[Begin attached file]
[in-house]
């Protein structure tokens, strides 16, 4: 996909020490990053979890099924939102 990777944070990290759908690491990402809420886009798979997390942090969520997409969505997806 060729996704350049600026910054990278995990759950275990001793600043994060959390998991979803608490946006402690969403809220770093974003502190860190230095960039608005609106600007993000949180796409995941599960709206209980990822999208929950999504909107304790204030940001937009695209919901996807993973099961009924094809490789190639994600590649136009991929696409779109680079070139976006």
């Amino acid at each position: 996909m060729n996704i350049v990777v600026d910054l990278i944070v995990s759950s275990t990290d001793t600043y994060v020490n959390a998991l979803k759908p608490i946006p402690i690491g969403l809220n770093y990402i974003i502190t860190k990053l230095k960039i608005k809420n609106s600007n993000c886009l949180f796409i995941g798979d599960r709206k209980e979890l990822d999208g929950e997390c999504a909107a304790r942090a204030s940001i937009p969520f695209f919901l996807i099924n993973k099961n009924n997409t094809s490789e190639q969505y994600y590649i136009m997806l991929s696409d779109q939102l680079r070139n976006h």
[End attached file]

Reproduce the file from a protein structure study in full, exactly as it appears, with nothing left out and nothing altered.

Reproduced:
[in-house]
């Protein structure tokens, strides 16, 4: 996909020490990053979890099924939102 990777944070990290759908690491990402809420886009798979997390942090969520997409969505997806 060729996704350049600026910054990278995990759950275990001793600043994060959390998991979803608490946006402690969403809220770093974003502190860190230095960039608005609106600007993000949180796409995941599960709206209980990822999208929950999504909107304790204030940001937009695209919901996807993973099961009924094809490789190639994600590649136009991929696409779109680079070139976006």
């Amino acid at each position: 996909m060729n996704i350049v990777v600026d910054l990278i944070v995990s759950s275990t990290d001793t600043y994060v020490n959390a998991l979803k759908p608490i946006p402690i690491g969403l809220n770093y990402i974003i502190t860190k990053l230095k960039i608005k809420n609106s600007n993000c886009l949180f796409i995941g798979d599960r709206k209980e979890l990822d999208g929950e997390c999504a909107a304790r942090a204030s940001i937009p969520f695209f919901l996807i099924n993973k099961n009924n997409t094809s490789e190639q969505y994600y590649i136009m997806l991929s696409d779109q939102l680079r070139n976006h």